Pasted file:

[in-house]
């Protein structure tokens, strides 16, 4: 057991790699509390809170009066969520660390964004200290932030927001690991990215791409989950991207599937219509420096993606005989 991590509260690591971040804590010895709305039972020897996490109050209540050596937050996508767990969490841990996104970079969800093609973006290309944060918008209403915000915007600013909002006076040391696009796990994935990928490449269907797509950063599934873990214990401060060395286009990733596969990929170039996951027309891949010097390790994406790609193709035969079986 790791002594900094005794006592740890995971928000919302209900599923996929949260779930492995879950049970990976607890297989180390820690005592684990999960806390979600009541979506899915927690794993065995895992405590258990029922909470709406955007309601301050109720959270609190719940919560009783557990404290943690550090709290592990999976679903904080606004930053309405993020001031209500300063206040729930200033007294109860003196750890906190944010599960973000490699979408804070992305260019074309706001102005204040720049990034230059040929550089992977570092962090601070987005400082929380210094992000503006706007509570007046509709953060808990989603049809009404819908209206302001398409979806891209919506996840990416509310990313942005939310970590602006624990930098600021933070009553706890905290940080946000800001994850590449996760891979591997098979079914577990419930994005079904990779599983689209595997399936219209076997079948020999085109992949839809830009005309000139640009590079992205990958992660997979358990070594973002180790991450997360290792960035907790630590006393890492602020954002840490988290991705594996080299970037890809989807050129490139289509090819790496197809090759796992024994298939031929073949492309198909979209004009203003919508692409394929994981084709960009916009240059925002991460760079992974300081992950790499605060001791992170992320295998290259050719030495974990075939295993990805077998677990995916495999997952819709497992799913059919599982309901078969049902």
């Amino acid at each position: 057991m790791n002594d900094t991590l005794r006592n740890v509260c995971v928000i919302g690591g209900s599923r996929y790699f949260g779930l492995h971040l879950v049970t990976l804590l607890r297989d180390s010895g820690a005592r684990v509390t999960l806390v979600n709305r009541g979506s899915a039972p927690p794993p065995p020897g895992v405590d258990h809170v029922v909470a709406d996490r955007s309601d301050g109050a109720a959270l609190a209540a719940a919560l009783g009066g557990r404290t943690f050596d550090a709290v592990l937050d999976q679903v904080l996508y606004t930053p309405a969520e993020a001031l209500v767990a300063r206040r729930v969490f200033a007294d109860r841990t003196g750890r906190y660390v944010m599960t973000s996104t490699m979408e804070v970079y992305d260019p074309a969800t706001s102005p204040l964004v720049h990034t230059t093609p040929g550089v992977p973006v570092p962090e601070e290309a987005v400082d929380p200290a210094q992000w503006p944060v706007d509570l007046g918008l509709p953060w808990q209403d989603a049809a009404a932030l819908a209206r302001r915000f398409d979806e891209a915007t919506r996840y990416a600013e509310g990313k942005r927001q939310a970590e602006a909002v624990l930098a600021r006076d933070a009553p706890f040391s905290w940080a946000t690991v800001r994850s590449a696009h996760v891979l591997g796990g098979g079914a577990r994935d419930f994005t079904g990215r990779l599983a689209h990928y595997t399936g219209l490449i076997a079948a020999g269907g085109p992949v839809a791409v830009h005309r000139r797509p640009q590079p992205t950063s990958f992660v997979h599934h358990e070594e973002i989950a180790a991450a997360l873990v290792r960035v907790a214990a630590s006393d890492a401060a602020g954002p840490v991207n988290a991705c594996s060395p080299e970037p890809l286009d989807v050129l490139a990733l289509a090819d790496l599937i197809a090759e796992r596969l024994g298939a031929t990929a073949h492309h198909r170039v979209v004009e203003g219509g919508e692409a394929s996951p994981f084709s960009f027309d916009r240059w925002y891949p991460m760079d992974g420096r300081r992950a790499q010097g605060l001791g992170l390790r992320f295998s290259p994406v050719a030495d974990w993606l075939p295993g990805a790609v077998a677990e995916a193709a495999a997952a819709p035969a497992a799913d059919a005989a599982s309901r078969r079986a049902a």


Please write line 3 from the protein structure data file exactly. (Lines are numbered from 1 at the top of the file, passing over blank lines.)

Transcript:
């Amino acid at each position: 057991m790791n002594d900094t991590l005794r006592n740890v509260c995971v928000i919302g690591g209900s599923r996929y790699f949260g779930l492995h971040l879950v049970t990976l804590l607890r297989d180390s010895g820690a005592r684990v509390t999960l806390v979600n709305r009541g979506s899915a039972p927690p794993p065995p020897g895992v405590d258990h809170v029922v909470a709406d996490r955007s309601d301050g109050a109720a959270l609190a209540a719940a919560l009783g009066g557990r404290t943690f050596d550090a709290v592990l937050d999976q679903v904080l996508y606004t930053p309405a969520e993020a001031l209500v767990a300063r206040r729930v969490f200033a007294d109860r841990t003196g750890r906190y660390v944010m599960t973000s996104t490699m979408e804070v970079y992305d260019p074309a969800t706001s102005p204040l964004v720049h990034t230059t093609p040929g550089v992977p973006v570092p962090e601070e290309a987005v400082d929380p200290a210094q992000w503006p944060v706007d509570l007046g918008l509709p953060w808990q209403d989603a049809a009404a932030l819908a209206r302001r915000f398409d979806e891209a915007t919506r996840y990416a600013e509310g990313k942005r927001q939310a970590e602006a909002v624990l930098a600021r006076d933070a009553p706890f040391s905290w940080a946000t690991v800001r994850s590449a696009h996760v891979l591997g796990g098979g079914a577990r994935d419930f994005t079904g990215r990779l599983a689209h990928y595997t399936g219209l490449i076997a079948a020999g269907g085109p992949v839809a791409v830009h005309r000139r797509p640009q590079p992205t950063s990958f992660v997979h599934h358990e070594e973002i989950a180790a991450a997360l873990v290792r960035v907790a214990a630590s006393d890492a401060a602020g954002p840490v991207n988290a991705c594996s060395p080299e970037p890809l286009d989807v050129l490139a990733l289509a090819d790496l599937i197809a090759e796992r596969l024994g298939a031929t990929a073949h492309h198909r170039v979209v004009e203003g219509g919508e692409a394929s996951p994981f084709s960009f027309d916009r240059w925002y891949p991460m760079d992974g420096r300081r992950a790499q010097g605060l001791g992170l390790r992320f295998s290259p994406v050719a030495d974990w993606l075939p295993g990805a790609v077998a677990e995916a193709a495999a997952a819709p035969a497992a799913d059919a005989a599982s309901r078969r079986a049902a």